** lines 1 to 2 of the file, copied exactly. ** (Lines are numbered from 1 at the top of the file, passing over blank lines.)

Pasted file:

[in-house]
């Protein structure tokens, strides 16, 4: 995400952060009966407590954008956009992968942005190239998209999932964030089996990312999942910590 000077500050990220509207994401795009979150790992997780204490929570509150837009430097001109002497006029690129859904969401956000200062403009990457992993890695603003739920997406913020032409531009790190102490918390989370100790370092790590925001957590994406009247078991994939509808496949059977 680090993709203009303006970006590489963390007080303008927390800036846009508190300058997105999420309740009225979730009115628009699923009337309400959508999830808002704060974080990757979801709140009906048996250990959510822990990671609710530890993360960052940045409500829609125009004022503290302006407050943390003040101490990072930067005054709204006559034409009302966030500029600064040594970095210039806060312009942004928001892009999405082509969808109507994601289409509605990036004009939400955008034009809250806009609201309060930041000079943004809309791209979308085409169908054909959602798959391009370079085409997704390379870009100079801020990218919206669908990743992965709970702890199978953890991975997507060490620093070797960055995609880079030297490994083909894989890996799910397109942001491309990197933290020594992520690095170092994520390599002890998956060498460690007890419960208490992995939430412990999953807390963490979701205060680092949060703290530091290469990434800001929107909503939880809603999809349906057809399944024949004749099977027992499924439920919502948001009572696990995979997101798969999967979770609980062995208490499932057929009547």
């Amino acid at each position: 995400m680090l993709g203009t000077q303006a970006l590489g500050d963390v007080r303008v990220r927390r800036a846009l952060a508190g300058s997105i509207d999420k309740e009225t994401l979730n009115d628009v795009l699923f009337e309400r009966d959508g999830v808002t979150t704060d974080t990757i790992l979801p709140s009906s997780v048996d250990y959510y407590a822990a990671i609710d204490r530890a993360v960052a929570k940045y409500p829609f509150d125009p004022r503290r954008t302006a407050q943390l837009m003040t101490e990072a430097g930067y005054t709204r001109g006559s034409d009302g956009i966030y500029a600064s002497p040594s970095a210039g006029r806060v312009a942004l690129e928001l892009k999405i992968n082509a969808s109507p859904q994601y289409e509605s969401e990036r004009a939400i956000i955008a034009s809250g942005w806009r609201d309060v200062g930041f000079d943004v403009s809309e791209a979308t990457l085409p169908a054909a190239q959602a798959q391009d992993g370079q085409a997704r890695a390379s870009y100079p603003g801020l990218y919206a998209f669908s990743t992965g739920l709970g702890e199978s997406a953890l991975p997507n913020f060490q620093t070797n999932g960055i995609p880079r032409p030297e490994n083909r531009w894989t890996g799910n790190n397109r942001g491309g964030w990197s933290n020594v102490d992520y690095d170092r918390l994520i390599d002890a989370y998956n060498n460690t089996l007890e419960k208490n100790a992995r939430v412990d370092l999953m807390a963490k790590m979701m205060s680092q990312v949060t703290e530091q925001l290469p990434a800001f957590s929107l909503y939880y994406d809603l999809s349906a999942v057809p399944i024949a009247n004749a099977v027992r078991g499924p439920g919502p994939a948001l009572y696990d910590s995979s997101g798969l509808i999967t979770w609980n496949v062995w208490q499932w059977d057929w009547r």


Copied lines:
[in-house]
């Protein structure tokens, strides 16, 4: 995400952060009966407590954008956009992968942005190239998209999932964030089996990312999942910590 000077500050990220509207994401795009979150790992997780204490929570509150837009430097001109002497006029690129859904969401956000200062403009990457992993890695603003739920997406913020032409531009790190102490918390989370100790370092790590925001957590994406009247078991994939509808496949059977 680090993709203009303006970006590489963390007080303008927390800036846009508190300058997105999420309740009225979730009115628009699923009337309400959508999830808002704060974080990757979801709140009906048996250990959510822990990671609710530890993360960052940045409500829609125009004022503290302006407050943390003040101490990072930067005054709204006559034409009302966030500029600064040594970095210039806060312009942004928001892009999405082509969808109507994601289409509605990036004009939400955008034009809250806009609201309060930041000079943004809309791209979308085409169908054909959602798959391009370079085409997704390379870009100079801020990218919206669908990743992965709970702890199978953890991975997507060490620093070797960055995609880079030297490994083909894989890996799910397109942001491309990197933290020594992520690095170092994520390599002890998956060498460690007890419960208490992995939430412990999953807390963490979701205060680092949060703290530091290469990434800001929107909503939880809603999809349906057809399944024949004749099977027992499924439920919502948001009572696990995979997101798969999967979770609980062995208490499932057929009547």